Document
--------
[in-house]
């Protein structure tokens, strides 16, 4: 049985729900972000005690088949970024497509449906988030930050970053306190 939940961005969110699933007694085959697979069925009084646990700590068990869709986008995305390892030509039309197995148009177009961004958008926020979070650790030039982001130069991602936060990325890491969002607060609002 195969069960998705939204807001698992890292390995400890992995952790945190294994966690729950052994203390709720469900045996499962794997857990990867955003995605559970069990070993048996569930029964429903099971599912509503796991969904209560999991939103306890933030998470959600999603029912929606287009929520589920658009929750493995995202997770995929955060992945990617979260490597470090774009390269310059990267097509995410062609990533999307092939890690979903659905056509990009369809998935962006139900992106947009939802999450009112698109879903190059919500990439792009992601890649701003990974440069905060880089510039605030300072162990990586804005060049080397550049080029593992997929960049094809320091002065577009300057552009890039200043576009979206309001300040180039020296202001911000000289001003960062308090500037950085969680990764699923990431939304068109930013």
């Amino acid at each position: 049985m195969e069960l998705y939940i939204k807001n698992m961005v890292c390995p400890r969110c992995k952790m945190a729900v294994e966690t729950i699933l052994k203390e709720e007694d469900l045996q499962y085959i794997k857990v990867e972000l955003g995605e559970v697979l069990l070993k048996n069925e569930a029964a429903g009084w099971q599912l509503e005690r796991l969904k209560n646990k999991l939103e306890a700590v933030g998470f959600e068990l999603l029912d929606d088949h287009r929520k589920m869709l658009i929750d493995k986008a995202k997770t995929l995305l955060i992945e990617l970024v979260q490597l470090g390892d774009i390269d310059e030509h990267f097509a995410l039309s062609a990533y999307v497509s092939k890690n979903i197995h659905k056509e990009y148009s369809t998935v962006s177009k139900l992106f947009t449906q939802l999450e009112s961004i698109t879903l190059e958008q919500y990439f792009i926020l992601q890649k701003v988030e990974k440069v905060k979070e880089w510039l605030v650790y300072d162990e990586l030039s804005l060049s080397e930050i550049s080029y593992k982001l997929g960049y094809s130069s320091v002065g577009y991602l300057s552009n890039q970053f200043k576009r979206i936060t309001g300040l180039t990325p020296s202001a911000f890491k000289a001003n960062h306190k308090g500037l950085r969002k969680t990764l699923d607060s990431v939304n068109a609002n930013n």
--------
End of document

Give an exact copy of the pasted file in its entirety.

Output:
[in-house]
């Protein structure tokens, strides 16, 4: 049985729900972000005690088949970024497509449906988030930050970053306190 939940961005969110699933007694085959697979069925009084646990700590068990869709986008995305390892030509039309197995148009177009961004958008926020979070650790030039982001130069991602936060990325890491969002607060609002 195969069960998705939204807001698992890292390995400890992995952790945190294994966690729950052994203390709720469900045996499962794997857990990867955003995605559970069990070993048996569930029964429903099971599912509503796991969904209560999991939103306890933030998470959600999603029912929606287009929520589920658009929750493995995202997770995929955060992945990617979260490597470090774009390269310059990267097509995410062609990533999307092939890690979903659905056509990009369809998935962006139900992106947009939802999450009112698109879903190059919500990439792009992601890649701003990974440069905060880089510039605030300072162990990586804005060049080397550049080029593992997929960049094809320091002065577009300057552009890039200043576009979206309001300040180039020296202001911000000289001003960062308090500037950085969680990764699923990431939304068109930013």
């Amino acid at each position: 049985m195969e069960l998705y939940i939204k807001n698992m961005v890292c390995p400890r969110c992995k952790m945190a729900v294994e966690t729950i699933l052994k203390e709720e007694d469900l045996q499962y085959i794997k857990v990867e972000l955003g995605e559970v697979l069990l070993k048996n069925e569930a029964a429903g009084w099971q599912l509503e005690r796991l969904k209560n646990k999991l939103e306890a700590v933030g998470f959600e068990l999603l029912d929606d088949h287009r929520k589920m869709l658009i929750d493995k986008a995202k997770t995929l995305l955060i992945e990617l970024v979260q490597l470090g390892d774009i390269d310059e030509h990267f097509a995410l039309s062609a990533y999307v497509s092939k890690n979903i197995h659905k056509e990009y148009s369809t998935v962006s177009k139900l992106f947009t449906q939802l999450e009112s961004i698109t879903l190059e958008q919500y990439f792009i926020l992601q890649k701003v988030e990974k440069v905060k979070e880089w510039l605030v650790y300072d162990e990586l030039s804005l060049s080397e930050i550049s080029y593992k982001l997929g960049y094809s130069s320091v002065g577009y991602l300057s552009n890039q970053f200043k576009r979206i936060t309001g300040l180039t990325p020296s202001a911000f890491k000289a001003n960062h306190k308090g500037l950085r969002k969680t990764l699923d607060s990431v939304n068109a609002n930013n």